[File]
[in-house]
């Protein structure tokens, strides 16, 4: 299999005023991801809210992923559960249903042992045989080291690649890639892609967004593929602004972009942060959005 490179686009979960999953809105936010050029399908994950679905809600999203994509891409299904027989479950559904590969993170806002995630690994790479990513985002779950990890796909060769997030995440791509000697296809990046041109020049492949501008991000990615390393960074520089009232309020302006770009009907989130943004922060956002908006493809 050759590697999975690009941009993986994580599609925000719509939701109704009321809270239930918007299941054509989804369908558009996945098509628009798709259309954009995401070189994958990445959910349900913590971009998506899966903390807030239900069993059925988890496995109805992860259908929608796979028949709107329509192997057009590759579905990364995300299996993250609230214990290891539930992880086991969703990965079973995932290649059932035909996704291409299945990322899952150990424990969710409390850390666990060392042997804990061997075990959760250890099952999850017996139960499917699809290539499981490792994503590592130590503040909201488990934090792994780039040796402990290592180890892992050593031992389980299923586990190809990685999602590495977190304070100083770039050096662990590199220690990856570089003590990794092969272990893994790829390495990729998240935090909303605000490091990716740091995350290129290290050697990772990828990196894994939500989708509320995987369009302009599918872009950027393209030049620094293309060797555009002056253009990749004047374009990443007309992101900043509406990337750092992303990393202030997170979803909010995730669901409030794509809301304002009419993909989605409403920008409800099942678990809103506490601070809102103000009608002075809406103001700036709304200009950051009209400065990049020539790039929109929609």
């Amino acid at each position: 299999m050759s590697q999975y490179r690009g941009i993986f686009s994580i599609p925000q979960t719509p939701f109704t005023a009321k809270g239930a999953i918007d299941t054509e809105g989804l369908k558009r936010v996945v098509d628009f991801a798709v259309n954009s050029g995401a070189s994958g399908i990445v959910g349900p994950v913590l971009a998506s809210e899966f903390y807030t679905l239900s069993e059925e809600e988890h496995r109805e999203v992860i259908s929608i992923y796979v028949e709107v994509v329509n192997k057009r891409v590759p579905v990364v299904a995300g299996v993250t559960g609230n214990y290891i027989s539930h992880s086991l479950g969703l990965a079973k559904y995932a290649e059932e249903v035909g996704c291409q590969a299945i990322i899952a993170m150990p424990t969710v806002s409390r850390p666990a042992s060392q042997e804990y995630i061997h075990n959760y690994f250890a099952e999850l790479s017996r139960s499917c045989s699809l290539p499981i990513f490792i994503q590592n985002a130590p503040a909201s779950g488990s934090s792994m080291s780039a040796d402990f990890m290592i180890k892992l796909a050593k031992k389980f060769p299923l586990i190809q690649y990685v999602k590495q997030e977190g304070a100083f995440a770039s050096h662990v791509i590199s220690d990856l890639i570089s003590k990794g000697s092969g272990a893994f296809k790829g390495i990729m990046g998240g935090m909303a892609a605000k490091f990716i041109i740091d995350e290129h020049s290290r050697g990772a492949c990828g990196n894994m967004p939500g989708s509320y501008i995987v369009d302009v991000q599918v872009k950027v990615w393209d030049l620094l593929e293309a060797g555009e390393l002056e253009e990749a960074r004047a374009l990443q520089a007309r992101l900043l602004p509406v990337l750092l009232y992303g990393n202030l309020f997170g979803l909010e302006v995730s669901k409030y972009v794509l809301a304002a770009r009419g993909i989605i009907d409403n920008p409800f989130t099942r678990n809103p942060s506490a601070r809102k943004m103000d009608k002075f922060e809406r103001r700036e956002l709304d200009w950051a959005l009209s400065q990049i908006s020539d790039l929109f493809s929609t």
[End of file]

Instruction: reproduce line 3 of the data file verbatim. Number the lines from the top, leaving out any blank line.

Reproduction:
């Amino acid at each position: 299999m050759s590697q999975y490179r690009g941009i993986f686009s994580i599609p925000q979960t719509p939701f109704t005023a009321k809270g239930a999953i918007d299941t054509e809105g989804l369908k558009r936010v996945v098509d628009f991801a798709v259309n954009s050029g995401a070189s994958g399908i990445v959910g349900p994950v913590l971009a998506s809210e899966f903390y807030t679905l239900s069993e059925e809600e988890h496995r109805e999203v992860i259908s929608i992923y796979v028949e709107v994509v329509n192997k057009r891409v590759p579905v990364v299904a995300g299996v993250t559960g609230n214990y290891i027989s539930h992880s086991l479950g969703l990965a079973k559904y995932a290649e059932e249903v035909g996704c291409q590969a299945i990322i899952a993170m150990p424990t969710v806002s409390r850390p666990a042992s060392q042997e804990y995630i061997h075990n959760y690994f250890a099952e999850l790479s017996r139960s499917c045989s699809l290539p499981i990513f490792i994503q590592n985002a130590p503040a909201s779950g488990s934090s792994m080291s780039a040796d402990f990890m290592i180890k892992l796909a050593k031992k389980f060769p299923l586990i190809q690649y990685v999602k590495q997030e977190g304070a100083f995440a770039s050096h662990v791509i590199s220690d990856l890639i570089s003590k990794g000697s092969g272990a893994f296809k790829g390495i990729m990046g998240g935090m909303a892609a605000k490091f990716i041109i740091d995350e290129h020049s290290r050697g990772a492949c990828g990196n894994m967004p939500g989708s509320y501008i995987v369009d302009v991000q599918v872009k950027v990615w393209d030049l620094l593929e293309a060797g555009e390393l002056e253009e990749a960074r004047a374009l990443q520089a007309r992101l900043l602004p509406v990337l750092l009232y992303g990393n202030l309020f997170g979803l909010e302006v995730s669901k409030y972009v794509l809301a304002a770009r009419g993909i989605i009907d409403n920008p409800f989130t099942r678990n809103p942060s506490a601070r809102k943004m103000d009608k002075f922060e809406r103001r700036e956002l709304d200009w950051a959005l009209s400065q990049i908006s020539d790039l929109f493809s929609t």